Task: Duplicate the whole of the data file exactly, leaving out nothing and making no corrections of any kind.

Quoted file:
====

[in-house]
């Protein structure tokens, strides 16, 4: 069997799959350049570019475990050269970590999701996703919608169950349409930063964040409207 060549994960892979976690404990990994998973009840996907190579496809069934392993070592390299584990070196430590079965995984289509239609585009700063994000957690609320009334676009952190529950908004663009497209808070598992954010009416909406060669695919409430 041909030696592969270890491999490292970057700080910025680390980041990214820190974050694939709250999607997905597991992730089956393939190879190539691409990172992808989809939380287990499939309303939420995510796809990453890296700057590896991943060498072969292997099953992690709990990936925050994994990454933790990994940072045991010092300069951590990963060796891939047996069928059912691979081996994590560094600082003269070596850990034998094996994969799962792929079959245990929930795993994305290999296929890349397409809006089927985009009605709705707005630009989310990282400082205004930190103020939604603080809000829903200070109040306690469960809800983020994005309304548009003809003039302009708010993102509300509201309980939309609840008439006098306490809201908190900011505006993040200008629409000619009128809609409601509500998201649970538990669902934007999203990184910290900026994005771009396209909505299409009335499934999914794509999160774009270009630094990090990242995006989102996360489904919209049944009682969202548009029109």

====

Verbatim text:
[in-house]
């Protein structure tokens, strides 16, 4: 069997799959350049570019475990050269970590999701996703919608169950349409930063964040409207 060549994960892979976690404990990994998973009840996907190579496809069934392993070592390299584990070196430590079965995984289509239609585009700063994000957690609320009334676009952190529950908004663009497209808070598992954010009416909406060669695919409430 041909030696592969270890491999490292970057700080910025680390980041990214820190974050694939709250999607997905597991992730089956393939190879190539691409990172992808989809939380287990499939309303939420995510796809990453890296700057590896991943060498072969292997099953992690709990990936925050994994990454933790990994940072045991010092300069951590990963060796891939047996069928059912691979081996994590560094600082003269070596850990034998094996994969799962792929079959245990929930795993994305290999296929890349397409809006089927985009009605709705707005630009989310990282400082205004930190103020939604603080809000829903200070109040306690469960809800983020994005309304548009003809003039302009708010993102509300509201309980939309609840008439006098306490809201908190900011505006993040200008629409000619009128809609409601509500998201649970538990669902934007999203990184910290900026994005771009396209909505299409009335499934999914794509999160774009270009630094990090990242995006989102996360489904919209049944009682969202548009029109």